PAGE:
I chose to do the former, as I was still able to enjoy the show and plan on exhibiting in the future. I wouldn’t necessarily recommend it to other small publishers if it’s important for it to balance out financially. With that considered, if they’re still interested in being part of the show, then small press isn’t a bad way to go. The tables are still relatively inexpensive considering the cost of a weekend pass, the exhibitor badges will get you in early and allow you to stay late, and the table makes for a nice home base from which to escape the crowd and have a place to sit.

This isn’t to say that I was really an attendee trying to beat the system. I was there to sell my comics and graphic novel, and I spent most of my time doing just that. But since it wasn’t exactly non-stop sales for me, I was able to make strategic expeditions out to visit my favorite creators who, incidentally, also weren’t part of the main attraction.

For example, the Fantagraphics booth wasn’t too far away. I checked the appearance times for the Hernandez brothers, and after fighting through an enormous crowd to get there, I was able to talk casually with two of the pioneers of independent comics, buy the newly released Love and Rockets collection, and get them both to sign it without having to get in any line.

It was pretty much the same situation at Top Shelf where I spoke to Eisner winner Nate Powell of Swallow Me Whole, while crowds swirled around us in a frenzy. Who knows what they were looking for, maybe they expected to see Megan Fox walking around in a gold Princess Leia bikini.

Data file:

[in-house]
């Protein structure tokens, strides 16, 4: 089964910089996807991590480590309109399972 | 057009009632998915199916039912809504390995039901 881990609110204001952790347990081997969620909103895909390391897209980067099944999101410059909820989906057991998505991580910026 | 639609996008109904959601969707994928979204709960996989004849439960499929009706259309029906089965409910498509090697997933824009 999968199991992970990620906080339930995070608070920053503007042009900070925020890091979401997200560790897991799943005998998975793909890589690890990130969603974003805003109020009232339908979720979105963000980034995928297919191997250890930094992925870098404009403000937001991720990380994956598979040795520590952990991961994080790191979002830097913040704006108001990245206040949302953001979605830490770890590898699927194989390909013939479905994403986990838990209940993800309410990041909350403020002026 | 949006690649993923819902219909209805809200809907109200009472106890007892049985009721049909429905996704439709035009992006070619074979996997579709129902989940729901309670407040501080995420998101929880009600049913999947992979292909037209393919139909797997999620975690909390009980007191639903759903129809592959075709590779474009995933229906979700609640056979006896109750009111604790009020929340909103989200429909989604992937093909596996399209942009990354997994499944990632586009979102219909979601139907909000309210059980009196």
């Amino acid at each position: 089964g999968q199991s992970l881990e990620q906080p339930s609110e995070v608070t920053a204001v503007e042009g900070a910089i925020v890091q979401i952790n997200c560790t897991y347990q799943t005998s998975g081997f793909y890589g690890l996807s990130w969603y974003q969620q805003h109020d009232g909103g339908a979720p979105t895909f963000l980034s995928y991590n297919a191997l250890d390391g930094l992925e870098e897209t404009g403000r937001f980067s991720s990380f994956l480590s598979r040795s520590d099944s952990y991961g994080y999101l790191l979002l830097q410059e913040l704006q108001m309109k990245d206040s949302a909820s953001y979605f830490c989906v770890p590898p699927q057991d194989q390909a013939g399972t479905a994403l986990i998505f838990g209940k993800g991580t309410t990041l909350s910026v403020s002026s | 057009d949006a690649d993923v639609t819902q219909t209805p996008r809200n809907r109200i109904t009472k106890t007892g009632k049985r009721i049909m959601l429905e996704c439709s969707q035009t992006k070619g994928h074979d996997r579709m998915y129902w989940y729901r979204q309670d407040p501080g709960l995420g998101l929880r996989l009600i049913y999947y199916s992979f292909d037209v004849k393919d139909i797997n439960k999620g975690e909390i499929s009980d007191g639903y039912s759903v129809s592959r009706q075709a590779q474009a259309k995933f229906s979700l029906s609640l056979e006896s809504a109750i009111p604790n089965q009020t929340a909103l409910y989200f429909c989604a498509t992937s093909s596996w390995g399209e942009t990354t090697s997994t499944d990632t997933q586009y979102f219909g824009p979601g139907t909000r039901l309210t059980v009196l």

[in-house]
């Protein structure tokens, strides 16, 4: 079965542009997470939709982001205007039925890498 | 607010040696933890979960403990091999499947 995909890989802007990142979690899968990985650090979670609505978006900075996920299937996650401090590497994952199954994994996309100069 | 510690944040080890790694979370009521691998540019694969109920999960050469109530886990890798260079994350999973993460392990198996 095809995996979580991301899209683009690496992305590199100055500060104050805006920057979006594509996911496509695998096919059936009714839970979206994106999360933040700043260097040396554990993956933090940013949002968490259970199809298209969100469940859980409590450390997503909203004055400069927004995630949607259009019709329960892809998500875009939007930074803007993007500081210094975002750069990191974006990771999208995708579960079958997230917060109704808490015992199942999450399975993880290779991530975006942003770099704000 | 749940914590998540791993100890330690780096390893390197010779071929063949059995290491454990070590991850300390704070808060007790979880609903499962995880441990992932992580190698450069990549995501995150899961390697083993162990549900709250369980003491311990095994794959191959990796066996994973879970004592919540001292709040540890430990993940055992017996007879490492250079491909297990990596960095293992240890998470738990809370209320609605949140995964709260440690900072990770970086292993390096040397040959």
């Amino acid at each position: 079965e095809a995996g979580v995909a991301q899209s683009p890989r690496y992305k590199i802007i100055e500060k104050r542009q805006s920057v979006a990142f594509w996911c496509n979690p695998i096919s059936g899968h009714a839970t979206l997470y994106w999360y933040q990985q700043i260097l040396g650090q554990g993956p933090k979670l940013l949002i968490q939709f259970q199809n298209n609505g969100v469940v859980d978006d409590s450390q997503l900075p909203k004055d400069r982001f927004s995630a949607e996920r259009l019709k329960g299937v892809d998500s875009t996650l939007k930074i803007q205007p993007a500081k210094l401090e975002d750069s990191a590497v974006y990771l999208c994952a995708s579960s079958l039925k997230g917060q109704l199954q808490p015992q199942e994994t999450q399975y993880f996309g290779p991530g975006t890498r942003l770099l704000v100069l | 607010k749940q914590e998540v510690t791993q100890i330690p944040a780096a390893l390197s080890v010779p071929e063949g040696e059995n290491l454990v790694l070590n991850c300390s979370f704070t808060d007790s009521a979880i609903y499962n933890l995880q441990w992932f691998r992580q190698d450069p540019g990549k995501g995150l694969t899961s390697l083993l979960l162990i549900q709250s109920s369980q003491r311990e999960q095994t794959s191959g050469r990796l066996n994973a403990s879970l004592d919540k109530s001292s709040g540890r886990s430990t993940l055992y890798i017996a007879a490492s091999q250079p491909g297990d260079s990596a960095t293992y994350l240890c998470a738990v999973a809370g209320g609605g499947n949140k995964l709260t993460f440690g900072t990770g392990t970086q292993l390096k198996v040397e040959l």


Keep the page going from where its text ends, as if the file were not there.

This idea of going for the experience might not seem worthwhile for everyone, which is why I think a more important reaction to the transformation of Comic-Con is to re-direct our energy into establishing and supporting conventions that are truly made for comics.

This process has already begun to some degree as we’ve seen attendance swell at previously local cons such as Charlotte’s Heroes Con or Seattle’s Emerald City Con. And the organizers of the new Long Beach Comic Con were smart enough to make their way around Comic-Con handing out flyers for their first show this October, using the sales pitch that it was a comics only show, not a mass media event.